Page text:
Tiny Magnets can Cause Serious Injuries in Children
Even though toys are meant to be played with, many young children end up accidentally swallowing small pieces, which can lead to potentially fatal situations. In a new repot, researchers found that injuries caused by swallowing tiny magnets have increased over the years. The findings suggest that companies and parents need to do a better job at preventing these injuries.
For this study, the researchers examined the rate of injuries caused by toys by looking at the trends that occurred at the Hospital for Sick Children in Toronto, which is Canada's largest children's hospital. From April 2002 through to December 2012, there were more than 2,700 children under the age of 18 that were brought to the emergency room for foreign body ingestion.
"We chose to limit our scope to the alimentary tract because the majority of serious harm from magnets arises from perforations and fistulae of the stomach, small bowel and colon," study leader Dr. Matt Strickland said according to WebMD.
Out of all the cases, 94 of them applied to the study's parameters. 30 out of the 94 cases were in children who swallowed more than one magnet. Out of the 30 cases, six of the children need surgery. All of the injuries occurred from 2010 to 2012.
"The increased number of high-risk injuries featuring multiple, smaller magnets" -- such as those used as so-called stress relief desk toys or as fake tongue or nose piercings -- is "concerning," Strickland said.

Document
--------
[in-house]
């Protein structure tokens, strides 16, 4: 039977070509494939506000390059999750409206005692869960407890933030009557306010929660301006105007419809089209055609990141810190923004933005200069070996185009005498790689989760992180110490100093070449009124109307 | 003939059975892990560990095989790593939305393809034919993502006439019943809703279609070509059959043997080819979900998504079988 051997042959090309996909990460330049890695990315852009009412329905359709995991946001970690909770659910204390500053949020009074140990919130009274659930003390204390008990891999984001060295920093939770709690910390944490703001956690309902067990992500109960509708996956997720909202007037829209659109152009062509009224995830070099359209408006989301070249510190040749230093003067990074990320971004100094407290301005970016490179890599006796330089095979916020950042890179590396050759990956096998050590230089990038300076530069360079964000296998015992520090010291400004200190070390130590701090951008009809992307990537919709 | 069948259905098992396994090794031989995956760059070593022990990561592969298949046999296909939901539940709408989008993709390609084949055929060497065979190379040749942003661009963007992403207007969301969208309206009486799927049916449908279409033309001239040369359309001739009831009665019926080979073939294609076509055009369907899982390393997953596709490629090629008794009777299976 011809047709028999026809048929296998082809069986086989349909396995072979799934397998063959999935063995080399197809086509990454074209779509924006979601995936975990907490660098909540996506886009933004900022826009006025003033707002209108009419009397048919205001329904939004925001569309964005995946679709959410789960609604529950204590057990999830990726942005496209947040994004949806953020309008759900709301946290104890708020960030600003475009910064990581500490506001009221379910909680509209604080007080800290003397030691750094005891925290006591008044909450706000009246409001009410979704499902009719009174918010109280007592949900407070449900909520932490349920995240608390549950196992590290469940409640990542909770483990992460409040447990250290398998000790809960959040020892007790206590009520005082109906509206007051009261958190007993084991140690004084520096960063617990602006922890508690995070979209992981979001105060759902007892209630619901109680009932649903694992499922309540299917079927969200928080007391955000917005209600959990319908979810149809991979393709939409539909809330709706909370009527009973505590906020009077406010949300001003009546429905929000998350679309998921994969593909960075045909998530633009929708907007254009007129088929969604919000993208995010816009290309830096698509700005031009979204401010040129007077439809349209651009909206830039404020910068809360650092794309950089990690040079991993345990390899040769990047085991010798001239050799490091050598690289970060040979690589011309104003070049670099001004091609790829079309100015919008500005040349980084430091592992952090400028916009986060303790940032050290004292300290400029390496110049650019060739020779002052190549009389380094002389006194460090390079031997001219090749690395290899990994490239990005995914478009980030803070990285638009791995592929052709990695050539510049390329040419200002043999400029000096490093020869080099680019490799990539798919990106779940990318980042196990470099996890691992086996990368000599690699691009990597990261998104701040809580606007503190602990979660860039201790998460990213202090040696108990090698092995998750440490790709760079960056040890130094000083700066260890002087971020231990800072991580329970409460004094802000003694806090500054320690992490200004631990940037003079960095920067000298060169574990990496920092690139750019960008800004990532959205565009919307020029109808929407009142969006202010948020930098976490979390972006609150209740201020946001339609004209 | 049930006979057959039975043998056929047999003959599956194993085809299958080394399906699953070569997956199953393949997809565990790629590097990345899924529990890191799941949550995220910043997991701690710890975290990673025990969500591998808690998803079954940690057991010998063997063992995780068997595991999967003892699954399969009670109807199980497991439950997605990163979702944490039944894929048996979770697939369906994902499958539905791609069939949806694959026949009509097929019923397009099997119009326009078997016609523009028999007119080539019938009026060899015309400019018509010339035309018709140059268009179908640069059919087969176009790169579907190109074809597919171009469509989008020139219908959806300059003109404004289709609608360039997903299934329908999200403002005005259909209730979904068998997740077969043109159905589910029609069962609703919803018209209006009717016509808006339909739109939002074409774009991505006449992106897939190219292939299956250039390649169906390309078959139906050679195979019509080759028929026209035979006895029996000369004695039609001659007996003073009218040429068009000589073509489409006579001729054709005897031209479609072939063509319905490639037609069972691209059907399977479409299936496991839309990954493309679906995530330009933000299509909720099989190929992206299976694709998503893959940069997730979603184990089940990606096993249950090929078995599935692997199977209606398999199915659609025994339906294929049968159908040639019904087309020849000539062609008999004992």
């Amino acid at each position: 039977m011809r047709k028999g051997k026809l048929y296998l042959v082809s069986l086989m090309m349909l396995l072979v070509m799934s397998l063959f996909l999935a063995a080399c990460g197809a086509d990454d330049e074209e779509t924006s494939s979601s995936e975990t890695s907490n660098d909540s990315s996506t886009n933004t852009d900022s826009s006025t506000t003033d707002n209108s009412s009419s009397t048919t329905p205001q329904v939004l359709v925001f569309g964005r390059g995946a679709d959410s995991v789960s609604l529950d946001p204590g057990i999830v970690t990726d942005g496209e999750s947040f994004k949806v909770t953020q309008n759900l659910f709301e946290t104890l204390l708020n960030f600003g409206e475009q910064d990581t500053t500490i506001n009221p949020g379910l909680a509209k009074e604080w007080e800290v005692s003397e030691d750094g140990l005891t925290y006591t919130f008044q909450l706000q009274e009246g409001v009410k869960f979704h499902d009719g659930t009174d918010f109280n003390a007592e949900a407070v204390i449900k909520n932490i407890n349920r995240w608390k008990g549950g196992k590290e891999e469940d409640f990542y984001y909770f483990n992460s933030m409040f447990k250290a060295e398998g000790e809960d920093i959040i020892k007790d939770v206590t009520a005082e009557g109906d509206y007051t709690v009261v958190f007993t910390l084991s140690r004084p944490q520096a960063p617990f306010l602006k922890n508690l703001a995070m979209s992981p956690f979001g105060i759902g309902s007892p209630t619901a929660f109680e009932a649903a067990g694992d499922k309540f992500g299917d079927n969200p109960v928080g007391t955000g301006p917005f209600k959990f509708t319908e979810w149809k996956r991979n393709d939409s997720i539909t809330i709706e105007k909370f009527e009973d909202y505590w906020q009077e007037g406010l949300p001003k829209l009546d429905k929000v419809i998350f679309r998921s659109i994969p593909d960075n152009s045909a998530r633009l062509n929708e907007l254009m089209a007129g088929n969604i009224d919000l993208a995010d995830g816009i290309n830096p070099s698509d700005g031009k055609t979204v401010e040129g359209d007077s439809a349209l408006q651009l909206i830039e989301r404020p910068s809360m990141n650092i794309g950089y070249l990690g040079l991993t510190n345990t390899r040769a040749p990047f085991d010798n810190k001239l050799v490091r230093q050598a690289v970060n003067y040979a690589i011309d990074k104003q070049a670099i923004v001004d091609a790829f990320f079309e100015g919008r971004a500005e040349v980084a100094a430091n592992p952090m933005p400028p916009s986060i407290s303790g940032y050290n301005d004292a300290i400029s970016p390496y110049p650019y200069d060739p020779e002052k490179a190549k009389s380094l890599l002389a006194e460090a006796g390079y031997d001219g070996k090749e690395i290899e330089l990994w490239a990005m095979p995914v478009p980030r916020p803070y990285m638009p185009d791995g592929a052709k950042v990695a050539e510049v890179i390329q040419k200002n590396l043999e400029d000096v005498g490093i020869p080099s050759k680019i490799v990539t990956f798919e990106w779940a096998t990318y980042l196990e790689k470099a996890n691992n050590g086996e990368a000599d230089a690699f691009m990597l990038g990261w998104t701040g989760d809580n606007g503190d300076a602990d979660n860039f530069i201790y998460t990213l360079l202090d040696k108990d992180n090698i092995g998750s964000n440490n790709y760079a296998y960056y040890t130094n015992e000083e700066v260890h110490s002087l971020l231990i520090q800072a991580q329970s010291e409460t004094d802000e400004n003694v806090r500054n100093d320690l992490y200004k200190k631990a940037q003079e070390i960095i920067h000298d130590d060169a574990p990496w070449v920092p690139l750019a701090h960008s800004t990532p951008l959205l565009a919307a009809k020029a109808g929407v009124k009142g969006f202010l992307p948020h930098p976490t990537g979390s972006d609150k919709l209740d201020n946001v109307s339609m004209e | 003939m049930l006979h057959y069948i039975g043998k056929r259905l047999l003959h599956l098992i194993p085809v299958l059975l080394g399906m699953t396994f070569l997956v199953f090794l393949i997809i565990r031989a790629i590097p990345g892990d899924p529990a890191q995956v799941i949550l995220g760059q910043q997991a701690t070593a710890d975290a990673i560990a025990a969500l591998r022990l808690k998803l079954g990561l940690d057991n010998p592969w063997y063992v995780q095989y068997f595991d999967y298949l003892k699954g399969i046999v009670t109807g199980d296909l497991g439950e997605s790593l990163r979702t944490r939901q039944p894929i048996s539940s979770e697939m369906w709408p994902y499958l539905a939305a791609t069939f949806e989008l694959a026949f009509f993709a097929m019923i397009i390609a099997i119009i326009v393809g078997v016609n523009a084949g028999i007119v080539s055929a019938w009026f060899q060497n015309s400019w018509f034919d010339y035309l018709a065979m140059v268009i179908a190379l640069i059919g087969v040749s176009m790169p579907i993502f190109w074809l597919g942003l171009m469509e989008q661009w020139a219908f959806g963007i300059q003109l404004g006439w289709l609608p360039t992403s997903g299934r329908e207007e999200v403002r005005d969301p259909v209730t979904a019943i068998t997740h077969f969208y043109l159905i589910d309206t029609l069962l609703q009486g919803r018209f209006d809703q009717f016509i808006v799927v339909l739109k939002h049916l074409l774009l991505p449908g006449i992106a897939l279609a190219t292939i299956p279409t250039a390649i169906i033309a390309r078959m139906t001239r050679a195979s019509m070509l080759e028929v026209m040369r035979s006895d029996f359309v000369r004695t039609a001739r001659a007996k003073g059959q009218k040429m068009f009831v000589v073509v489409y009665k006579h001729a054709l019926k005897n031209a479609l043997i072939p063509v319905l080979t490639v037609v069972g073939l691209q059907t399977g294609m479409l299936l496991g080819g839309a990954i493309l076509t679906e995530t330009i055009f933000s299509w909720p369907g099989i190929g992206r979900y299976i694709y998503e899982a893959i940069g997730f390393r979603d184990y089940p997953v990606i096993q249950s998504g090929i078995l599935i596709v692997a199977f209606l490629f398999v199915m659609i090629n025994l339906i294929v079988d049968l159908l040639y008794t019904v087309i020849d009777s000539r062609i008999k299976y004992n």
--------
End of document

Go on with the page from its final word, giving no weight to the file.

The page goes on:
When the team only looked at magnet cases based on two different time periods, they found that the ingestion rates increased over time. From the time period between 2002 and 2009, to 2010 to 2012, the number of children who ingested magnets tripled. In 2009, small, spherical magnet sets were introduced onto the market and after that year, the number of magnet related injuries spiked by around 10 times.
"With the inclusion of smaller, spherical magnets in children's toys, we are seeing an increased number of visits to the hospital for surgeries to remove them from the gastrointestinal tract," Strickland said reported by FOX News. "Today's magnets are also 20 times more powerful than older magnets, with the potential to cause more damage."
The study was published in Pediatrics.